Immunomodulation Mediated by Azithromycin in Experimental Periapical Inflammation

Ana Cristina Andrada, Mariane Maffei Azuma, Hisako Furusho, Kimito Hirai, Shuang Xu, Robert R. White, Hajime Sasaki

Research output: Contribution to journalArticlepeer-review

Abstract

Introduction: The purpose of the present study was to compare the immunomodulatory effect of azithromycin (AZM), ampicillin (AMP), amoxicillin (AMX), and clindamycin (CLI) in vitro and AZM on preexisting periapical lesions compared with AMP. Methods: The susceptibility of 4 common human endodontic pathogens (Parvimonas micra, Streptococcus intermedius, Prevotella intermedia, and Fusobacterium nucleatum) to AZM, AMP, AMX, and CLI was confirmed by agar disk diffusion assay. Preexisting periapical lesions in C57BL/6J mice were treated with AZM, AMP, or phosphate-buffered saline (PBS). Periapical bone healing and the pattern of inflammatory cell infiltration were evaluated after a 10-day treatment by micro–computed tomographic and histology, respectively. Besides, the effect of antibiotics in pathogen-stimulated nuclear factor kappa B activation and the production of interleukin 1 alpha and tumor necrosis factor alpha was assessed in vitro by luciferase assay and enzyme-linked immunosorbent assay. Results: All examined endodontic pathogens were susceptible to AZM, AMP, AMX, and CLI. AZM significantly attenuated periapical bone loss versus PBS. PBS resulted in widely diffused infiltration of mixed inflammatory cells. By contrast, AZM brought about localized infiltration of neutrophils and M2 macrophages and advanced fibrosis. Although the effect of AMP on bone was uncertain, inflammatory cell infiltration was considerably milder than PBS. However, most macrophages observed seemed to be M1 macrophages. AZM suppressed pathogen-stimulated nuclear factor kappa B activation and cytokine production, whereas AMP, AMX, and CLI reduced only cytokine production moderately. Conclusions: This study showed that AZM led to the resolution of preexisting experimental periapical inflammation. Our data provide a perspective on host response in antibiotic selection for endodontic treatment. However, well-designed clinical trials are necessary to better elucidate the benefits of AZM as an adjunctive therapy for endodontic treatment when antibiotic therapy is recommended. Although both AZM and AMP were effective on preexisting periapical lesions, AZM led to advanced wound healing, probably depending on its immunomodulatory effect.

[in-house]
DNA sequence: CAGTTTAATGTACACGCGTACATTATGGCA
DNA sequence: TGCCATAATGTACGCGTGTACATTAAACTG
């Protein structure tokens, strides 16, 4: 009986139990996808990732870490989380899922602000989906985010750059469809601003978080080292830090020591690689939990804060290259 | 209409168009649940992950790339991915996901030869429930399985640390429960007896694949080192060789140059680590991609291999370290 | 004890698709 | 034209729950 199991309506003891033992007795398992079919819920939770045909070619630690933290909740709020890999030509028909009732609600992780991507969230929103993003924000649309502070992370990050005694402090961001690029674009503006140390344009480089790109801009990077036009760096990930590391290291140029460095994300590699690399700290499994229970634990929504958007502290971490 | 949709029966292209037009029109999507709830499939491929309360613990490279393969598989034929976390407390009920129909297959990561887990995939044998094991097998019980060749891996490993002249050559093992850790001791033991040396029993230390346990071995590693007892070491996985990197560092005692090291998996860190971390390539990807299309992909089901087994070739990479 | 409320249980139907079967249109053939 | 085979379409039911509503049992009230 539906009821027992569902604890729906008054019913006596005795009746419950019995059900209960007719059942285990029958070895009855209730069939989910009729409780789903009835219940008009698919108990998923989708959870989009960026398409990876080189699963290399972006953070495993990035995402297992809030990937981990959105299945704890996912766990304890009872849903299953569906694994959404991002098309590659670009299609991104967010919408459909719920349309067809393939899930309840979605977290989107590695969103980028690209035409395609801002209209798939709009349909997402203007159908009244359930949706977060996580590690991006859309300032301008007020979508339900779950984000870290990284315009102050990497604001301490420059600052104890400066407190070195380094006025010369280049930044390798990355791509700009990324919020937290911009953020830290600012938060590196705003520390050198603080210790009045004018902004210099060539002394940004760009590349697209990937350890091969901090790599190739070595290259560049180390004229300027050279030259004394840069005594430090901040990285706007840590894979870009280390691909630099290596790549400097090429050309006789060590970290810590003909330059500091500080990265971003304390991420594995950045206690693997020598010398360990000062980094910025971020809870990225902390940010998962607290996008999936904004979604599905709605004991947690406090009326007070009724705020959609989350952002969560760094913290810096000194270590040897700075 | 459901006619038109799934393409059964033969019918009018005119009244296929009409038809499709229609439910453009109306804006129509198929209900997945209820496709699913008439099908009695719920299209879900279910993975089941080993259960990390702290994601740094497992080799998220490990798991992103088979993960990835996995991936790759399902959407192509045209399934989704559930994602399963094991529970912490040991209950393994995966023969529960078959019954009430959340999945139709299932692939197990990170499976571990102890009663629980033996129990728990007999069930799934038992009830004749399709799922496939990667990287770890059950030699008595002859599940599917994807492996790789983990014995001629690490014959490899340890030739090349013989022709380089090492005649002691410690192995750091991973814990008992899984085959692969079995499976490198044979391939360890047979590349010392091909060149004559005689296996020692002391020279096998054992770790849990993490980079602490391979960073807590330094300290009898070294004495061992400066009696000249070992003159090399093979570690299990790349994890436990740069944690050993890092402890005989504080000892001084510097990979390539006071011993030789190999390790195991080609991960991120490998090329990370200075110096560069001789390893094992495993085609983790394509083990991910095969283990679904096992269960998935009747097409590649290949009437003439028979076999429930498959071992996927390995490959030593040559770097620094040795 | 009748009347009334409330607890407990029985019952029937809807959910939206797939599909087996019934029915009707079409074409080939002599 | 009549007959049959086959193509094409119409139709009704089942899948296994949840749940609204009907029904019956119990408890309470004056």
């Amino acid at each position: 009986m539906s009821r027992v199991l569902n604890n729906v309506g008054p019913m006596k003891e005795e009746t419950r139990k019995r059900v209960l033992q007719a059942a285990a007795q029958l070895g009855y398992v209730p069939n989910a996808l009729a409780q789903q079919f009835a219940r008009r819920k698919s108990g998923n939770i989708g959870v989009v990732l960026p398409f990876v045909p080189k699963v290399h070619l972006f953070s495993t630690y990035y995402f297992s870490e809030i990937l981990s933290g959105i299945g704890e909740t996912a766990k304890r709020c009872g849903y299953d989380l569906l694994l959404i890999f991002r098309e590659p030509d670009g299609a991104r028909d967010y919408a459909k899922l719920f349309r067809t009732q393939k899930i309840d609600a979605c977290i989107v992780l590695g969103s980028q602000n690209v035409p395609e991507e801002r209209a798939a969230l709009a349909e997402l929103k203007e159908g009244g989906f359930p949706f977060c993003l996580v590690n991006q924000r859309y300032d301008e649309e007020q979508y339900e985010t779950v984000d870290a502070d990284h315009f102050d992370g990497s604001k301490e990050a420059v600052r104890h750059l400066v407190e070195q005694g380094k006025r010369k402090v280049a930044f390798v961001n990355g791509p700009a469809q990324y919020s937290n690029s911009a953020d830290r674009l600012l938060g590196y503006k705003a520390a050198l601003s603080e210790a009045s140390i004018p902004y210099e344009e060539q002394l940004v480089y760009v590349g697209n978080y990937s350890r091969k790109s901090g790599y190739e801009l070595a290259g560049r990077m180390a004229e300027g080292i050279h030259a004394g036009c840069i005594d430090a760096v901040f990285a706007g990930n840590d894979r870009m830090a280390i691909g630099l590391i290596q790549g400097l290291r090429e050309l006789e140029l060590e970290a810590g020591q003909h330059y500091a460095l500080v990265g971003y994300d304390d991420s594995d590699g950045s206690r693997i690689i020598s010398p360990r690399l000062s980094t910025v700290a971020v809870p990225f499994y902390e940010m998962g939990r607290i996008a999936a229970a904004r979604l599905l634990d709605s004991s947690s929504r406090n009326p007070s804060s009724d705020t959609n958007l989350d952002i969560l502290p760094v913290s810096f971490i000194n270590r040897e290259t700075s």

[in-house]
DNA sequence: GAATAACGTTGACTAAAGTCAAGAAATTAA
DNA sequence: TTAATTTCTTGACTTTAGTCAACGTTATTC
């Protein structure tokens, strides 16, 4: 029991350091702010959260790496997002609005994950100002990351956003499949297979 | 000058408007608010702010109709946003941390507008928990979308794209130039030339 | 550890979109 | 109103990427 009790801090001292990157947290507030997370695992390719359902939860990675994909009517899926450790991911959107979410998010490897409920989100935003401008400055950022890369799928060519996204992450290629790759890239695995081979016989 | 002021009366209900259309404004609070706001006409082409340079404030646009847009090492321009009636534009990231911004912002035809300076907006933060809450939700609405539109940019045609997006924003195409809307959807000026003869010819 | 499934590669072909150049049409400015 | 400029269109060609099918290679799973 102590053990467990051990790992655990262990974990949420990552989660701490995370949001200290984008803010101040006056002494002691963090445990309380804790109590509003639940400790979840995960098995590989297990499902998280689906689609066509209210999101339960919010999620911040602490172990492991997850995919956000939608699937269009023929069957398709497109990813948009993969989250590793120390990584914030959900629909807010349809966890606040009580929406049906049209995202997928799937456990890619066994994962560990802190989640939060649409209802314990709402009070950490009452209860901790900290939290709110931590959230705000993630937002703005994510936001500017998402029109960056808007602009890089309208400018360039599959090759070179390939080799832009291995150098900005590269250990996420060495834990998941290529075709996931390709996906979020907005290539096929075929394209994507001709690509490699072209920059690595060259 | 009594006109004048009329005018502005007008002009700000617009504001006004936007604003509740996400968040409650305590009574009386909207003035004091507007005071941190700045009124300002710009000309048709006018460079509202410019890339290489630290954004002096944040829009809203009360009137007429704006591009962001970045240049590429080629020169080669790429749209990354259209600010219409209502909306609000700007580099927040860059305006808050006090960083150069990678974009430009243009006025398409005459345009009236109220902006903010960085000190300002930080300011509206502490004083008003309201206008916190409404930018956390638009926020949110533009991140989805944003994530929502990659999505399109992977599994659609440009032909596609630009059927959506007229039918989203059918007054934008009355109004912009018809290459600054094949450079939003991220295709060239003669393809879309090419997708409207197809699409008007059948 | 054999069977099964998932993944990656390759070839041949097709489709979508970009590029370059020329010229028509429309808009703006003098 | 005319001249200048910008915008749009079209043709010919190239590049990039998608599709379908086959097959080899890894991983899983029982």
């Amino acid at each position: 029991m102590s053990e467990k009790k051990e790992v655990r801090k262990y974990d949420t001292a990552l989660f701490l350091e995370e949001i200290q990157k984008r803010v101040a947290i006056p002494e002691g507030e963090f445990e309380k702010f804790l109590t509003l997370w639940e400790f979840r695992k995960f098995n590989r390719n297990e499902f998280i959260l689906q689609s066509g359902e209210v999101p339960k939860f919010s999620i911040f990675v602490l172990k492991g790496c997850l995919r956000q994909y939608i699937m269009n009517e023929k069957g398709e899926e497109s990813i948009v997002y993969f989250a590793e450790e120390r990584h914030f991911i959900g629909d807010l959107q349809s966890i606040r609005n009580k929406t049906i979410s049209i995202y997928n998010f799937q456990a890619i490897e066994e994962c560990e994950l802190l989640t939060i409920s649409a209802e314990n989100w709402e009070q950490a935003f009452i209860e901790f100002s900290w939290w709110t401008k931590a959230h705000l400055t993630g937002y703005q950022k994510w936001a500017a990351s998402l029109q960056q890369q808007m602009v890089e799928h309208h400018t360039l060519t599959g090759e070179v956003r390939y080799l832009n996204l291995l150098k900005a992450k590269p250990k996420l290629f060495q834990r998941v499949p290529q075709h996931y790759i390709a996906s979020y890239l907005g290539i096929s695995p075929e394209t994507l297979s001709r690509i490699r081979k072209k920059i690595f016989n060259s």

Original languageEnglish
Pages (from-to)1648-1654
Number of pages7
JournalJournal of Endodontics
Volume46
Issue number11
DOIs
Publication statusPublished - Nov 2020

Keywords

  • Ampicillin
  • azithromycin
  • endodontic infection
  • immunomodulation
  • periapical periodontitis

ASJC Scopus subject areas

  • Dentistry(all)

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